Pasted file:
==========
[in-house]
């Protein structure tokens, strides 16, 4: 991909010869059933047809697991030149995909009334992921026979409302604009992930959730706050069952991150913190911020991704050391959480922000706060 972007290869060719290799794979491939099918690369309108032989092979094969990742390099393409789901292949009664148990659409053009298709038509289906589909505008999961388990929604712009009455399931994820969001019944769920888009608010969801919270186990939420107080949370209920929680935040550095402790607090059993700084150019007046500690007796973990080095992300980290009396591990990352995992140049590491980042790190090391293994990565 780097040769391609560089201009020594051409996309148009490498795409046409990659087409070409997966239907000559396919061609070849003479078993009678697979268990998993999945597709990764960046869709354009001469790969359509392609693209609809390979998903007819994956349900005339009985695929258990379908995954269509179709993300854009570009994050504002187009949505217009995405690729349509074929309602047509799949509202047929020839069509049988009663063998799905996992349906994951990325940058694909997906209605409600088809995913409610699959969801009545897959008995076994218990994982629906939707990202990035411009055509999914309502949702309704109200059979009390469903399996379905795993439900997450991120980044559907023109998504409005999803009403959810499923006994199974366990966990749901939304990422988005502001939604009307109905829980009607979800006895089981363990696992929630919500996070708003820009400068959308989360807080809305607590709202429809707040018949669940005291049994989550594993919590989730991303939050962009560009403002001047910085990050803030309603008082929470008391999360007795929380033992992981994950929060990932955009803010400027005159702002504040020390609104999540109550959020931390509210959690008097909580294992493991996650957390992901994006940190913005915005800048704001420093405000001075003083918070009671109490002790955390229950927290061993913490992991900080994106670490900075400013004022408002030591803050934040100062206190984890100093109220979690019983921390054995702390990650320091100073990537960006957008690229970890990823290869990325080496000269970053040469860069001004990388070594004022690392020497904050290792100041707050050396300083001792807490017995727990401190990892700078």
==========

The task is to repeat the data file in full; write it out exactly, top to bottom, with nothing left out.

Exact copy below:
[in-house]
């Protein structure tokens, strides 16, 4: 991909010869059933047809697991030149995909009334992921026979409302604009992930959730706050069952991150913190911020991704050391959480922000706060 972007290869060719290799794979491939099918690369309108032989092979094969990742390099393409789901292949009664148990659409053009298709038509289906589909505008999961388990929604712009009455399931994820969001019944769920888009608010969801919270186990939420107080949370209920929680935040550095402790607090059993700084150019007046500690007796973990080095992300980290009396591990990352995992140049590491980042790190090391293994990565 780097040769391609560089201009020594051409996309148009490498795409046409990659087409070409997966239907000559396919061609070849003479078993009678697979268990998993999945597709990764960046869709354009001469790969359509392609693209609809390979998903007819994956349900005339009985695929258990379908995954269509179709993300854009570009994050504002187009949505217009995405690729349509074929309602047509799949509202047929020839069509049988009663063998799905996992349906994951990325940058694909997906209605409600088809995913409610699959969801009545897959008995076994218990994982629906939707990202990035411009055509999914309502949702309704109200059979009390469903399996379905795993439900997450991120980044559907023109998504409005999803009403959810499923006994199974366990966990749901939304990422988005502001939604009307109905829980009607979800006895089981363990696992929630919500996070708003820009400068959308989360807080809305607590709202429809707040018949669940005291049994989550594993919590989730991303939050962009560009403002001047910085990050803030309603008082929470008391999360007795929380033992992981994950929060990932955009803010400027005159702002504040020390609104999540109550959020931390509210959690008097909580294992493991996650957390992901994006940190913005915005800048704001420093405000001075003083918070009671109490002790955390229950927290061993913490992991900080994106670490900075400013004022408002030591803050934040100062206190984890100093109220979690019983921390054995702390990650320091100073990537960006957008690229970890990823290869990325080496000269970053040469860069001004990388070594004022690392020497904050290792100041707050050396300083001792807490017995727990401190990892700078």